Posted: Thu 20th Aug 2015
Simon Thompson, Pro Member of Enterprise Nation and forecast specialist at Edge Forecast, highlights what really makes a difference when it comes to effective financial projections for your business.
The truth is none of us has got a crystal ball. So it's as well to remember that, strange as it sounds, financial projections are not actually about predicting the future.
They're about understanding and communicating the key financial issues you face. They're a map of the territory, not a route-plan. So just as you have a written business plan which is a vision or story of a possible future, you need to tell the financial side of that story and show it all adds up.
Before you start work on your numbers, focus on why you're doing it. You produce financials for two reasons: First it's to understand your own finances. Financial projections help you see how the numbers of the business work, whether it's viable and what the key financial issues are. Second, it's to communicate those numbers to someone else, usually a bank or investor. If any aspect of your forecast doesn't contribute to these objectives, think again.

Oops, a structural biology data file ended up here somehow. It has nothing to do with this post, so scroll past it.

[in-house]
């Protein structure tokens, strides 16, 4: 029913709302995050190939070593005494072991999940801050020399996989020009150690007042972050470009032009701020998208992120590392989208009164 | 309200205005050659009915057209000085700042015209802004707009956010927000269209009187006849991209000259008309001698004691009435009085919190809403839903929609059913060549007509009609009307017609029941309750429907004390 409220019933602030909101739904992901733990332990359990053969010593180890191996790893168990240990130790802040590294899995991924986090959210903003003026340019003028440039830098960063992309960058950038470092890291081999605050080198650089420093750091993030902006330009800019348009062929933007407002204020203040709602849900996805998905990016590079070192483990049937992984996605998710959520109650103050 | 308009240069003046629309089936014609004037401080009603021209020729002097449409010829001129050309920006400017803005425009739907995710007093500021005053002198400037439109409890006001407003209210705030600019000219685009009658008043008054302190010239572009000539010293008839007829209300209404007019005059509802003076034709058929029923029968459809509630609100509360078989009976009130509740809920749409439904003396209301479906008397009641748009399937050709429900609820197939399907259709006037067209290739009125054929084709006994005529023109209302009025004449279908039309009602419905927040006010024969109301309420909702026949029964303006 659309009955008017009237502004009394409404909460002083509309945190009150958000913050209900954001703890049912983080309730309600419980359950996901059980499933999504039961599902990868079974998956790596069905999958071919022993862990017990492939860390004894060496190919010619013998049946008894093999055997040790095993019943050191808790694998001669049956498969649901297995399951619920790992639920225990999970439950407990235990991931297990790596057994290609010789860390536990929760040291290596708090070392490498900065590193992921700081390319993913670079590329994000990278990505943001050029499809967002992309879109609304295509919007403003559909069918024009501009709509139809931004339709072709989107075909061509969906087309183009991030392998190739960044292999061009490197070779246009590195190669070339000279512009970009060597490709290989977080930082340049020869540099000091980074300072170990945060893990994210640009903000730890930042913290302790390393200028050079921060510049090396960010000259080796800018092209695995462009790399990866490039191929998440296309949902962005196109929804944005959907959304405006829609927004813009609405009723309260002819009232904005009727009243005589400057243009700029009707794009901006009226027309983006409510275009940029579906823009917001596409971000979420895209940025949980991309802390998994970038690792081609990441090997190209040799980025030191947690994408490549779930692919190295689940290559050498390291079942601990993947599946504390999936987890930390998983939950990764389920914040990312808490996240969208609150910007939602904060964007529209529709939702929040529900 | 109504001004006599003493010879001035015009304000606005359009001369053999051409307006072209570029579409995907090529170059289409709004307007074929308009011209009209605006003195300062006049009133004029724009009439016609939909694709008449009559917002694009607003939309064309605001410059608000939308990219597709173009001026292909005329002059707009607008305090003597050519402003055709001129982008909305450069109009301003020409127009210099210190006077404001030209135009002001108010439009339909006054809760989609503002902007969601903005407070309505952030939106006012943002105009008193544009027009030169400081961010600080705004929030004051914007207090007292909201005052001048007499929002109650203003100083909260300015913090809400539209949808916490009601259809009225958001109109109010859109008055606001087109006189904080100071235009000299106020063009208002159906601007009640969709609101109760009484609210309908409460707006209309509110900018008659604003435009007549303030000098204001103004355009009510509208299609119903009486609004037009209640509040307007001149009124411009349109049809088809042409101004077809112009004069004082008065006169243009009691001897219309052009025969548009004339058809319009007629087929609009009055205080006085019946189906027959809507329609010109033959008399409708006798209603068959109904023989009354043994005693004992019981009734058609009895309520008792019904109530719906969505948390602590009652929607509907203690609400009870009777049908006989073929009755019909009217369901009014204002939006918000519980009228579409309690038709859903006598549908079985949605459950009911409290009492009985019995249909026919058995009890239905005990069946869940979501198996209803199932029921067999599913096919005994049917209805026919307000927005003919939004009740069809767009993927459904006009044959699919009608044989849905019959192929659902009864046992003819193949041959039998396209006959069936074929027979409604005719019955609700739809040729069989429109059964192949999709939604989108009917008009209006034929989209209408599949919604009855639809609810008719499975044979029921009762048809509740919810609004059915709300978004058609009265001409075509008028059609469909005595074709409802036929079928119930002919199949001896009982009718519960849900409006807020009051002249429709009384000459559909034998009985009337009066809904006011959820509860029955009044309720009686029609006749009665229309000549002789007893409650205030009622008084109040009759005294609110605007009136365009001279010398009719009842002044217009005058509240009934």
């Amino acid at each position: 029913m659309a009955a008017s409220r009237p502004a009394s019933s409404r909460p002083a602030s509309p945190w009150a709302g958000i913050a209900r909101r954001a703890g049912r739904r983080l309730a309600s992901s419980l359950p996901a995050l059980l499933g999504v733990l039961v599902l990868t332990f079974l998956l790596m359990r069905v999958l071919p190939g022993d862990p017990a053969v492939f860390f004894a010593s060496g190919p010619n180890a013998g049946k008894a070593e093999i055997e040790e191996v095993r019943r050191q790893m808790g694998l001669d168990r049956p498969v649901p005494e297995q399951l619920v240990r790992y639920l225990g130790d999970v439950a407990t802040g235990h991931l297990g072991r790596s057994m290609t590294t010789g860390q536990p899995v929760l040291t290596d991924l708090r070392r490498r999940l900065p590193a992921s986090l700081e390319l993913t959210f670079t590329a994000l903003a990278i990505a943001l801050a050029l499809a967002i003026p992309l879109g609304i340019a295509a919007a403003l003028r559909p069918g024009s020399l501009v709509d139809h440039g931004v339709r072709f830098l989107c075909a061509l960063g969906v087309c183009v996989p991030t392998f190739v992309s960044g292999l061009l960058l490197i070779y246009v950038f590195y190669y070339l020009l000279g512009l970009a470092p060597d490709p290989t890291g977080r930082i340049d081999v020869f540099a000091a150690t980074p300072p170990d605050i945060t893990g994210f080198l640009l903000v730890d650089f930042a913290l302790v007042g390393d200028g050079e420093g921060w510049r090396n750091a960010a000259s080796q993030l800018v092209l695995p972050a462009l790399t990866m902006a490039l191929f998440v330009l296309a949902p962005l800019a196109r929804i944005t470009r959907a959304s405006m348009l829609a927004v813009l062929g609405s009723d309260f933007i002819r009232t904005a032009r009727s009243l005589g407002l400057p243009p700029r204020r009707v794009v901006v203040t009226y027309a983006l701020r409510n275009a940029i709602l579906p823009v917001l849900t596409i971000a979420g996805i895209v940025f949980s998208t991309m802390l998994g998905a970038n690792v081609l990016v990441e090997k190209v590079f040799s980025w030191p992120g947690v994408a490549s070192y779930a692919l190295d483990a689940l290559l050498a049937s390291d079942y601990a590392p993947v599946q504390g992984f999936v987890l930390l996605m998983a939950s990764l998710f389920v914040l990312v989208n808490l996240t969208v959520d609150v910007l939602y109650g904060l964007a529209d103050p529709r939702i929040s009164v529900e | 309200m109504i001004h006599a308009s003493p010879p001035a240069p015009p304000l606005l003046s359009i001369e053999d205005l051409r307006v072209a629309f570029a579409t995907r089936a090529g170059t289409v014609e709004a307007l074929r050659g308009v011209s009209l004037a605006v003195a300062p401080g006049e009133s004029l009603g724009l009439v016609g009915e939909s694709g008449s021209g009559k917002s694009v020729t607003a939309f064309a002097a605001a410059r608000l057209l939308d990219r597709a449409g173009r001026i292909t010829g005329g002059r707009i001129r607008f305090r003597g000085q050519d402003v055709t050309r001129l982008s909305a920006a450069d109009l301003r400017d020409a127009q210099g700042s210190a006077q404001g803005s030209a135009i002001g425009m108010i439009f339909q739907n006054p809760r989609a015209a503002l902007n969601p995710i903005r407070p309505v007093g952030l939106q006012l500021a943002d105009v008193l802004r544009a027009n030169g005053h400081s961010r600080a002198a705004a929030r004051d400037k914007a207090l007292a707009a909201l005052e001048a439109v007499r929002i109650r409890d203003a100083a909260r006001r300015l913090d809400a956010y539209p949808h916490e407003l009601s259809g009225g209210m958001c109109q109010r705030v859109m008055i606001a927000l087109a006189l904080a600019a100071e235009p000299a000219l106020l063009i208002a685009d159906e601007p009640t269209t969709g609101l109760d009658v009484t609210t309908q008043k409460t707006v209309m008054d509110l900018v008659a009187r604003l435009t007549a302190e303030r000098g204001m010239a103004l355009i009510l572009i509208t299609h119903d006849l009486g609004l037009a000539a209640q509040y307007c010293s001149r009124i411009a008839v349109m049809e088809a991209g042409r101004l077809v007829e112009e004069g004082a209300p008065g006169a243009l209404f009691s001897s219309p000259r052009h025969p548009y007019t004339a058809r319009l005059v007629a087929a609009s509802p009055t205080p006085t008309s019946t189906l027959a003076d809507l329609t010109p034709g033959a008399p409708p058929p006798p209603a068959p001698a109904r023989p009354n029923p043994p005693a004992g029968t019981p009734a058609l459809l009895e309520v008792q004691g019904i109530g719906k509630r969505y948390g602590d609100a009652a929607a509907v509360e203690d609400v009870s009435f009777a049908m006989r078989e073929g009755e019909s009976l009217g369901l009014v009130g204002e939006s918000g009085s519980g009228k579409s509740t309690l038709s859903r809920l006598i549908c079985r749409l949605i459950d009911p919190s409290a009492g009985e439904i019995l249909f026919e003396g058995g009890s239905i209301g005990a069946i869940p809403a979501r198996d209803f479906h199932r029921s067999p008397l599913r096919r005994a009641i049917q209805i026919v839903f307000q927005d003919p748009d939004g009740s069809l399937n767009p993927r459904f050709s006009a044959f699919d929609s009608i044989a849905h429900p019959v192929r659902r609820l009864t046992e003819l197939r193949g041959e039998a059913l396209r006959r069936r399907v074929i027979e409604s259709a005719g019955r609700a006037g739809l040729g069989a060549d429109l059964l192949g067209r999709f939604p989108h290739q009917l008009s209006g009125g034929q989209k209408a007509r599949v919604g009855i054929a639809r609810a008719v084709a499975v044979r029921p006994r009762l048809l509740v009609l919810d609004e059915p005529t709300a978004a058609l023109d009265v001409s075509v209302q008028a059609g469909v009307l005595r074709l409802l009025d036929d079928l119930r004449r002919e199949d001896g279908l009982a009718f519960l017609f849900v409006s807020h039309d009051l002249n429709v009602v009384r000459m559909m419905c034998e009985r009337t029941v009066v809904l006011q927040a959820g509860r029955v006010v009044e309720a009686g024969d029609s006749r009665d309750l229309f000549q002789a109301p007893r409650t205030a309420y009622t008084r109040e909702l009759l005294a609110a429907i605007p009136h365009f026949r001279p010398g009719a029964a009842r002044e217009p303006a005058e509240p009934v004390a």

Keeping the objectives in mind should help you avoid the worst mistakes you can make when putting together numbers, but here are some pointers to six important things people routinely get wrong.
Own your numbers!
We've all seen Dragons' Den. You know what happens when you don't understand your own numbers; it's never pretty!
Never sub-contract the entering of your numbers to someone else, even if they are your trusted accountant! You have to own your numbers and understand each single entry, and the only reliable way is to input each one yourself. It's why in our business when we create forecasts for clients we never provide finished numbers for them.
Get the level of detail right
Ask what level of detail is actually useful: both to you, and to your reader. Too much information is as bad as too little. Going into too much detail, especially around projected figures that you're really guessing at is not usually helpful. If it doesn't aid your understanding, or tell the reader something useful, simplify it.
At the same time make sure your model is comprehensive and transparent. Always ask if it raises more questions than it answers! And seek help if you're not sure what to include or how to present it. Don't just guess!
Know your 'opening balances'
The first fundamental of any forecast is 'where are we now?', the current financial position, or what are usually known as the 'opening balances'. Even if you have just a few simple balances before your forecast starts, it's important that you state them clearly, in proper accounting terms, and they are as recent as possible. It's not acceptable to start a forecast three months ago because that's the last time you did your book-keeping. Get it up to date!
'Model' your revenue and direct costs and make your assumptions clear